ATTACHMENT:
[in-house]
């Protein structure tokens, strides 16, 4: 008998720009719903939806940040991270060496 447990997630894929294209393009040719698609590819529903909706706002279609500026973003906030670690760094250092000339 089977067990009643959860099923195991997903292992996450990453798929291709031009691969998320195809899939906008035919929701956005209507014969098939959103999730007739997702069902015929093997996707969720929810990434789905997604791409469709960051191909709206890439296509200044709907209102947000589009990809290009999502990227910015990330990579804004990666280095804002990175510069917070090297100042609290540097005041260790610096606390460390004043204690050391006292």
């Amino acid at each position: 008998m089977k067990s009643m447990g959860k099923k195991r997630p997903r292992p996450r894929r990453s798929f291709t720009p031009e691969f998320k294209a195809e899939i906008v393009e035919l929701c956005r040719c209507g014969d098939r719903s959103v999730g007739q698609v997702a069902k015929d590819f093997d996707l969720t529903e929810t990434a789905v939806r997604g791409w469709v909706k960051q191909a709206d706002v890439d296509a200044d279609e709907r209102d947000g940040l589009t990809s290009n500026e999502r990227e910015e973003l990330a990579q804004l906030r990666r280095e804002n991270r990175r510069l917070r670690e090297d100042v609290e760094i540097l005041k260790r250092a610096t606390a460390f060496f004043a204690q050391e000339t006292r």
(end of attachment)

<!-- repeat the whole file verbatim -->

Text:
[in-house]
């Protein structure tokens, strides 16, 4: 008998720009719903939806940040991270060496 447990997630894929294209393009040719698609590819529903909706706002279609500026973003906030670690760094250092000339 089977067990009643959860099923195991997903292992996450990453798929291709031009691969998320195809899939906008035919929701956005209507014969098939959103999730007739997702069902015929093997996707969720929810990434789905997604791409469709960051191909709206890439296509200044709907209102947000589009990809290009999502990227910015990330990579804004990666280095804002990175510069917070090297100042609290540097005041260790610096606390460390004043204690050391006292």
């Amino acid at each position: 008998m089977k067990s009643m447990g959860k099923k195991r997630p997903r292992p996450r894929r990453s798929f291709t720009p031009e691969f998320k294209a195809e899939i906008v393009e035919l929701c956005r040719c209507g014969d098939r719903s959103v999730g007739q698609v997702a069902k015929d590819f093997d996707l969720t529903e929810t990434a789905v939806r997604g791409w469709v909706k960051q191909a709206d706002v890439d296509a200044d279609e709907r209102d947000g940040l589009t990809s290009n500026e999502r990227e910015e973003l990330a990579q804004l906030r990666r280095e804002n991270r990175r510069l917070r670690e090297d100042v609290e760094i540097l005041k260790r250092a610096t606390a460390f060496f004043a204690q050391e000339t006292r």